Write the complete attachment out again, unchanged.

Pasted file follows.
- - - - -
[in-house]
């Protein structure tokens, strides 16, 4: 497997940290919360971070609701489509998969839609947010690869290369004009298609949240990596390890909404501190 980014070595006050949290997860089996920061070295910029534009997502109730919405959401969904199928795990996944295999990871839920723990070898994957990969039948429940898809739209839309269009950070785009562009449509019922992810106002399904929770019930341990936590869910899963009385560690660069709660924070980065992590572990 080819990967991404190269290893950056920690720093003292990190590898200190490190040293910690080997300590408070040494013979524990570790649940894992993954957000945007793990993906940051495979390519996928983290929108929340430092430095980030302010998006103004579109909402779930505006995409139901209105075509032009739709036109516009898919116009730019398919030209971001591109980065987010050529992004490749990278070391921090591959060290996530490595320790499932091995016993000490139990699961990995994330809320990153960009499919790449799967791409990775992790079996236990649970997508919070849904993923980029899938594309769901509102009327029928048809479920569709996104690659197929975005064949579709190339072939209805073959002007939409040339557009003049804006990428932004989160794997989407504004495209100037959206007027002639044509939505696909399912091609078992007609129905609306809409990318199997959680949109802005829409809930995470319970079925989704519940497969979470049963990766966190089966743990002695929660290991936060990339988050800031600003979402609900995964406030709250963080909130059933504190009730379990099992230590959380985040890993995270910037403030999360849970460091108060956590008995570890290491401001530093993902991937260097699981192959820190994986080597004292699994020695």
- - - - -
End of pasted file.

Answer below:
[in-house]
């Protein structure tokens, strides 16, 4: 497997940290919360971070609701489509998969839609947010690869290369004009298609949240990596390890909404501190 980014070595006050949290997860089996920061070295910029534009997502109730919405959401969904199928795990996944295999990871839920723990070898994957990969039948429940898809739209839309269009950070785009562009449509019922992810106002399904929770019930341990936590869910899963009385560690660069709660924070980065992590572990 080819990967991404190269290893950056920690720093003292990190590898200190490190040293910690080997300590408070040494013979524990570790649940894992993954957000945007793990993906940051495979390519996928983290929108929340430092430095980030302010998006103004579109909402779930505006995409139901209105075509032009739709036109516009898919116009730019398919030209971001591109980065987010050529992004490749990278070391921090591959060290996530490595320790499932091995016993000490139990699961990995994330809320990153960009499919790449799967791409990775992790079996236990649970997508919070849904993923980029899938594309769901509102009327029928048809479920569709996104690659197929975005064949579709190339072939209805073959002007939409040339557009003049804006990428932004989160794997989407504004495209100037959206007027002639044509939505696909399912091609078992007609129905609306809409990318199997959680949109802005829409809930995470319970079925989704519940497969979470049963990766966190089966743990002695929660290991936060990339988050800031600003979402609900995964406030709250963080909130059933504190009730379990099992230590959380985040890993995270910037403030999360849970460091108060956590008995570890290491401001530093993902991937260097699981192959820190994986080597004292699994020695």